Shared Appendix 1: Overview

Table Of ContentsIT Service Vision Help

What is IT Service Vision?

Performance evaluation is expanding to include areas such as troubleshooting problems, planning for future growth, web servers, applications support, phone systems, and help desk. IT Service Vision is a performance evaluation tool that allows you to analyze these and other technology resources more effectively by enabling you to access, manage, analyze, and present large quantities of performance data and to analyze and report on the data accurately, quickly, and flexibly.

At the core of the IT Service Vision application is the capability to read and process data from almost any data source. This is because IT Service Vision not only supports many popular data collection applications on MVS, UNIX, and Microsoft Windows NT, but it also features generic collector capability that allows you to read virtually any other data source.

IT Service Vision reads metrics in the format logged by the data collectors, processes the metrics into a performance data warehouse, calculates statistics, and generates reports. IT Service Vision can minimize the volume of data that you keep, by summarizing detailed performance data into smaller groups. You select the statistics to be calculated at each reduction level. After the statistics are calculated and the data reduced into the reduction levels, you can analyze detailed information over different time periods by running reports on a specific level of your data.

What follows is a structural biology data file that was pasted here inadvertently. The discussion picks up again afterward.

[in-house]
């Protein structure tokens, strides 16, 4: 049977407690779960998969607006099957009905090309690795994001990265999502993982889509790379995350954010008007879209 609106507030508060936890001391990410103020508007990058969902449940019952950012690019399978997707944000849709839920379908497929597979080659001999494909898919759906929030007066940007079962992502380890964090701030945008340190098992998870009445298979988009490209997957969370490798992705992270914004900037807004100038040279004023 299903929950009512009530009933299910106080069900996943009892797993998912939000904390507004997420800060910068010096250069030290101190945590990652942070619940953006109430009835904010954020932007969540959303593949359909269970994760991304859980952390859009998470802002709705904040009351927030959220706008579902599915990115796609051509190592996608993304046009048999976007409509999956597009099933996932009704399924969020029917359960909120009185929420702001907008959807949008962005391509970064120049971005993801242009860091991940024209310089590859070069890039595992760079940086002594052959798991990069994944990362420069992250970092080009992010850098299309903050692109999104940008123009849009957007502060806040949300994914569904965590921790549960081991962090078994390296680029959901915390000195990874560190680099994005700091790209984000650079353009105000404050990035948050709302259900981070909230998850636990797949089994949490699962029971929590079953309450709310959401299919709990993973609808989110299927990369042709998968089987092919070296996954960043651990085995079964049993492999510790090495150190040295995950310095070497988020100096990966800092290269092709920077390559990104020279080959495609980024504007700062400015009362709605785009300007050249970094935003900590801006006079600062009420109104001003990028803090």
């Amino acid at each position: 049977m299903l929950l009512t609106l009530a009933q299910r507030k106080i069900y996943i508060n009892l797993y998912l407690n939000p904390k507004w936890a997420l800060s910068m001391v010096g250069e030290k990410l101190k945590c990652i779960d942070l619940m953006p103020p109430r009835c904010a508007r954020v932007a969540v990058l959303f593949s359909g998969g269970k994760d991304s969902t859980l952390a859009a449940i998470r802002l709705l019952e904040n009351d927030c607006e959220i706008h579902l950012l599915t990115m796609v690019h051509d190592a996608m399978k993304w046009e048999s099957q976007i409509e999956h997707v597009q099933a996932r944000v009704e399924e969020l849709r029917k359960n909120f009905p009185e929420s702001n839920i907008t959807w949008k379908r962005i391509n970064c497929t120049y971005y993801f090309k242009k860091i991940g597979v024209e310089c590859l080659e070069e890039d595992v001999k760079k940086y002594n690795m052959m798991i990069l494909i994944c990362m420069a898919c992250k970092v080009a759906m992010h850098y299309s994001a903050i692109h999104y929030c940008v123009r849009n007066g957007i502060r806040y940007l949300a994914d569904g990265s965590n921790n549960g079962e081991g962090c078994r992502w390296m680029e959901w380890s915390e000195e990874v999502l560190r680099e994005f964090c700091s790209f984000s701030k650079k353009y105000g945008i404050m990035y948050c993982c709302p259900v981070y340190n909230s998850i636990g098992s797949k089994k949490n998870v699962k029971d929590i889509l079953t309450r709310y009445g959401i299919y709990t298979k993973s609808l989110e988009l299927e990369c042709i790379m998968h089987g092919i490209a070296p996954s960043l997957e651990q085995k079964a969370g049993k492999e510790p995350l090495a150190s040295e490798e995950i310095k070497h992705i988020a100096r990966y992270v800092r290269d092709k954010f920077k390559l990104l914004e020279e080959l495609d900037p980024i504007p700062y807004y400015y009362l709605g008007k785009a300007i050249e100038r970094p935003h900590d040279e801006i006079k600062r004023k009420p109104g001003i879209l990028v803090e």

You can also customize many aspects of the application. You can use or modify table and report definitions that are supplied with this solution or you can create new table and report definitions.

Uses of IT Service Vision

IT Service Vision can be used in a variety of systems management situations within your organization. In each of the following areas, IT Service Vision can provide you with the information you need to make effective decisions about your service delivery systems.

Specific features of the IT Service Vision application include:

The Performance Database (PDB)

A PDB is a data warehouse that contains the performance data used by IT Service Vision. Your site may have one or more PDBs, depending on how you want to collect and store your data. You can use one PDB for each data source (collector) or you can combine data from multiple data sources in the same PDB. If you want to investigate specific performance problems or use a specific PDB for testing, you may also want to create specific PDBs for those tasks.